Be Prepared in the New Year


It’s easy to take what you have for granted. If you live in the United States or some other developed country, it can be all too easy to rationalize not being prepared. For those who do live in a developed country, there’s generally not an urgent sense of preparedness until it’s too late. By the time an emergency happens, it’ll probably be too late to run to the store to stock up on the basics, if the stores are even open at that point.

Whether it’s a natural or man-made disaster, one thing is certain, being prepared is the best way to increase the odds of survival for you and your family should an emergency disrupt life.  The shocking reality is that most folks don’t even have a basic grasp on the concept of being prepared. Part of this is due to the fact that the survival and self-reliance community has been ostracized by the media and its credibility harmed by a handful of extremists.

The bottom line is that being prepared isn’t crazy. It’s not about hoarding guns and ammo and owning rural land to escape to should disaster strike. It’s about having a plan in place that you and your family are comfortable with and would be able to follow should something happen. It’s about using common sense and preparing for the unforeseen uncertainty that can happen at any moment and disrupt life as you know it.

It’s accepted (and expected to some degree), for individuals and families to prepare for financial certainty by planning for retirement, investing in their children’s educations, and putting aside money for savings for a rainy day. Is it so different to prepare for life’s uncertainty by stocking extra food/water, having a survival kit, and a plan that can be carried out should something happen? What’s the difference between saving money for retirement and saving food in your pantry should something happen? There is no difference. The concepts are the same except, would you rather save paper (fiat money) in the hopes you could use it to protect you and your family should something happen , or food/water? Why not both?

All too often, there’s a disconnect of common sense between preparing for financial uncertainty and preparing for life’s uncertainty. Most individuals and families carry some sort of insurance policy, be it for their home, vehicles, life, etc., but most people probably don’t have more than a couple of day’s worth of necessities such as food and water (think of it as a food insurance policy). Even fewer would have a clue what to do if many of the conveniences they’ve become used to (food stocked at stores, clean drinking water, electricity to power everything, etc.). There’s nothing wrong   with enjoying the conveniences that are available these days, if you’re reading this it means you’re using the greatest convenience of them all – the internet, but when simply enjoying life’s modern conveniences crosses the line to depending on them for every little aspect of your life, that’s a problem.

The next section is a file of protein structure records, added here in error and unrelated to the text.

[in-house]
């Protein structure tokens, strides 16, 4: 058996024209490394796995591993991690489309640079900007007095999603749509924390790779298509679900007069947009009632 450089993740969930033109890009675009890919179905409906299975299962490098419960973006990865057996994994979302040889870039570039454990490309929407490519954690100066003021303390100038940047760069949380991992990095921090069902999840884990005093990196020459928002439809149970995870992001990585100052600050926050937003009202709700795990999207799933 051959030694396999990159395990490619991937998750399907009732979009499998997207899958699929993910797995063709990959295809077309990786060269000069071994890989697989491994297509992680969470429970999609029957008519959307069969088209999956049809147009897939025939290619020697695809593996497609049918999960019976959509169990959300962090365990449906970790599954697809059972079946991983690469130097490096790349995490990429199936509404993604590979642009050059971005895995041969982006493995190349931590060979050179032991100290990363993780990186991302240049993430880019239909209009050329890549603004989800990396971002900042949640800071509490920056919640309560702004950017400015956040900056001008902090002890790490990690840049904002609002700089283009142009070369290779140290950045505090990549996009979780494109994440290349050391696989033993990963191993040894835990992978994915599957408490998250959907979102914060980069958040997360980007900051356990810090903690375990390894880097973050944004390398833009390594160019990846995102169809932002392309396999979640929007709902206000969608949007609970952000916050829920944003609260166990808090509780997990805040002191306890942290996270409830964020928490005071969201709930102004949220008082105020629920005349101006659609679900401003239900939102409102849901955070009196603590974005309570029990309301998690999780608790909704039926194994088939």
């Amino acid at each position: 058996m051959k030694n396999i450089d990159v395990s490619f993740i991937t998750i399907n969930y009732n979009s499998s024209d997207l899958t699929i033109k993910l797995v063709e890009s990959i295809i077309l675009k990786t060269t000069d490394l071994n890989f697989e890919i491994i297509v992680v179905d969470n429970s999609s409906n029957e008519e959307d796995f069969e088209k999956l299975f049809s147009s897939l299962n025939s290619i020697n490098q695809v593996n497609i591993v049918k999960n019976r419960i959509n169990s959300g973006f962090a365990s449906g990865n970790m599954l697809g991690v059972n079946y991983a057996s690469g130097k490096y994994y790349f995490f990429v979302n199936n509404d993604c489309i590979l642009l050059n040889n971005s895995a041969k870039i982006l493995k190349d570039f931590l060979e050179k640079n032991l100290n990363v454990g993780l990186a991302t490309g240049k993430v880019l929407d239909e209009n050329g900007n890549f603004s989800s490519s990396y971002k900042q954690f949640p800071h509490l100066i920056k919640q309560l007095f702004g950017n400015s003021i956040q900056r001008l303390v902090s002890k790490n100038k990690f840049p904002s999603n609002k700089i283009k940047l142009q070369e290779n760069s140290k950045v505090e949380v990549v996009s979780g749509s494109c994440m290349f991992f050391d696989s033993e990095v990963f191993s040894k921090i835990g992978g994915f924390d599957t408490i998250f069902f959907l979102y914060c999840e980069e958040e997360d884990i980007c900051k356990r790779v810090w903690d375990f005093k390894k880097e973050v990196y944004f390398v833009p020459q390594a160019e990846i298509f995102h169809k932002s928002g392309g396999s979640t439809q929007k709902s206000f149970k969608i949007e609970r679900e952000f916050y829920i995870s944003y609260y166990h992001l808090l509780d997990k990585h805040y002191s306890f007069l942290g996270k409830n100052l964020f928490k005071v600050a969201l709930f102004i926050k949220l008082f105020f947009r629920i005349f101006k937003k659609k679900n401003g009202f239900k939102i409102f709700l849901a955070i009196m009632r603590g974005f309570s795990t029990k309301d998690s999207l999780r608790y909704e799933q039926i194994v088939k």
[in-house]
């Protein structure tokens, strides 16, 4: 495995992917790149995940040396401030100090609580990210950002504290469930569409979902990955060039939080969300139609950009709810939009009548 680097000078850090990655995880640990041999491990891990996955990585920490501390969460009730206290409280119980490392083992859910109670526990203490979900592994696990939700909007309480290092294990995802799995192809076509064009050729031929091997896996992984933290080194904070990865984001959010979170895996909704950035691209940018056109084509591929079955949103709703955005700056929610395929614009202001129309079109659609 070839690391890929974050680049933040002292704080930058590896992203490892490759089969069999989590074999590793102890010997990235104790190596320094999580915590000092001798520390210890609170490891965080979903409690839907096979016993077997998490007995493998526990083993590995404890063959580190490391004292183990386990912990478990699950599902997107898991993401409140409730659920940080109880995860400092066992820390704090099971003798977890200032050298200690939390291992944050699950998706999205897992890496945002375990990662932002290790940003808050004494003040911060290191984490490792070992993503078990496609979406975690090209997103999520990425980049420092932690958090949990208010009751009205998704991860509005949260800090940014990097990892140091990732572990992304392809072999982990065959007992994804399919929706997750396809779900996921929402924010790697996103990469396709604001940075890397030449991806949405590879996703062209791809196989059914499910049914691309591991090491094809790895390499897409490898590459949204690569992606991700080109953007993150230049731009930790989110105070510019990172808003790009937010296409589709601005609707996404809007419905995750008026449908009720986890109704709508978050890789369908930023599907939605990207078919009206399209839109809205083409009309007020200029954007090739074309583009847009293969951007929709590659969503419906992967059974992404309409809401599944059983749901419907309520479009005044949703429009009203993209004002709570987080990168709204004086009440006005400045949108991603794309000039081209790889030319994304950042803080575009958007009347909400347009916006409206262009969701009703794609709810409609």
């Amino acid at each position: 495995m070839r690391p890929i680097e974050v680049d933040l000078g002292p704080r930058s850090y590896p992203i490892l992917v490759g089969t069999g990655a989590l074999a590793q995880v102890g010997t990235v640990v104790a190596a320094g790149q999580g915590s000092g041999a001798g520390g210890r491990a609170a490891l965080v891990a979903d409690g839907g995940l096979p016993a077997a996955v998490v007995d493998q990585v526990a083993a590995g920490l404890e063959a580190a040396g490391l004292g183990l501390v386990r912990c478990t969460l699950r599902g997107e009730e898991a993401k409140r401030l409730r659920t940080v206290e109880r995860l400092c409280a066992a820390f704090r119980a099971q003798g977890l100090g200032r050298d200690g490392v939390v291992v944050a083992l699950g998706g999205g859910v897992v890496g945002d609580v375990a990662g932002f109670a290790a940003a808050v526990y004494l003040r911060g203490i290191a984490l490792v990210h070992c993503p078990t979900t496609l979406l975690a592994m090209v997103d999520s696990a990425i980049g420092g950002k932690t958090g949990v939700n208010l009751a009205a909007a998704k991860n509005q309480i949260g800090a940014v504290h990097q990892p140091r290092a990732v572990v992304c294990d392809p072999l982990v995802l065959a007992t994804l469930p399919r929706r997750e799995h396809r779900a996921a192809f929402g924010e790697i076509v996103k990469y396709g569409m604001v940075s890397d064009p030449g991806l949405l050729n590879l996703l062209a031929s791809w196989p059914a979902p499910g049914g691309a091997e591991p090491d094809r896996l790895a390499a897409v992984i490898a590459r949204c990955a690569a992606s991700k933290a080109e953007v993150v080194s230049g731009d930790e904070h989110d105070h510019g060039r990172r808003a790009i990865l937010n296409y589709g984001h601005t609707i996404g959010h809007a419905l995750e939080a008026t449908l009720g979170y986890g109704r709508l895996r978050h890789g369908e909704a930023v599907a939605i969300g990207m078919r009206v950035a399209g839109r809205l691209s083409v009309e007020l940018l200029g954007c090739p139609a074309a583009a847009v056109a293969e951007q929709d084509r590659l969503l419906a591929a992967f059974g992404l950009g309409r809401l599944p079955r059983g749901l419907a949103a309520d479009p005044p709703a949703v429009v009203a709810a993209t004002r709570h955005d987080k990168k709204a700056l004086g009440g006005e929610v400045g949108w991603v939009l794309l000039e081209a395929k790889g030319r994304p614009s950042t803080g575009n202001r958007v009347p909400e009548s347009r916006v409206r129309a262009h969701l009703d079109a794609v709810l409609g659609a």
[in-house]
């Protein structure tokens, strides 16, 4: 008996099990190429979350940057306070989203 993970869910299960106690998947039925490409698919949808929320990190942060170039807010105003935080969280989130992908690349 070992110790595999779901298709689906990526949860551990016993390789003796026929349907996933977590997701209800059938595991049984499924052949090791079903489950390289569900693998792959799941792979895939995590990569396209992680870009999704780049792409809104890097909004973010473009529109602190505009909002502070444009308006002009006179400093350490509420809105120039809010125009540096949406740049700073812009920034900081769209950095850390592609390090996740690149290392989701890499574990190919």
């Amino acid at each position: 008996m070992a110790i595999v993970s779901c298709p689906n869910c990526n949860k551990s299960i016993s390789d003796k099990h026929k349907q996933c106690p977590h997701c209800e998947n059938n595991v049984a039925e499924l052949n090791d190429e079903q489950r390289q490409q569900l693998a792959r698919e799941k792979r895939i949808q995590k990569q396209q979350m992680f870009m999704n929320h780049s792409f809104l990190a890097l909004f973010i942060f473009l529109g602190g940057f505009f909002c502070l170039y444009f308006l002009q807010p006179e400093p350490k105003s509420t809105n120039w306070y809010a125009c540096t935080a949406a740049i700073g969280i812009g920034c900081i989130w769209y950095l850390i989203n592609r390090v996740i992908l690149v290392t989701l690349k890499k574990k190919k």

For those of you who do have plans and supplies keeping you and your family prepared, congratulations! You’re ahead of most people when it comes to being prepared should an emergency happen. For those of you don’t, no worries, you’re here now reading this article which hopefully will at the very least plant the idea in your head of being prepared for life’s uncertainties. There’s plenty of great information on this site to learn more about practical and inexpensive steps to start preparing for uncertainty. If you’re the type of individual who likes to make New Year’s resolutions, why not add being prepared to keep self and family safe to the top of your list for New Year? In one year’s time, you’d be amazed by how much can be accomplished in terms of preparedness. Stop making excuses, stop putting it off, stop relying on your city, state, and federal government to take care of you and your family if something should happen and take action!

In closing, consider an article recently published by Breitbart with some high level statistics pertaining to natural disasters that took place in 2010. The full article can be found here, and it’s an eye opening read to say the least. Here’s some numbers to put things in perspective…

[milestone color=”Default” number=”357″ subject=”Declared natural disasters in 2013″]

[milestone color=”Default” number=”157000000000″ subject=”Financial losses (USD) due to natural disasters”]

[milestone color=”Default” number=”9650″ subject=”People killed by natural disasters in 2013″]


If you only take away one thought from this article, remember that being prepared can be easily accomplished with minimal time and resources. If you decide to prepare in excess of the bare minimum that’s recommended, great! If not, that’s OK too; just make sure you have some type of plan along with basic resources saved up to protect you and your family should an emergency or survival situation occur.  If you’re the type of person who doesn’t have the time or desire to prepare your own survival kit to help you and your family should an emergency happen, you can always purchase one.

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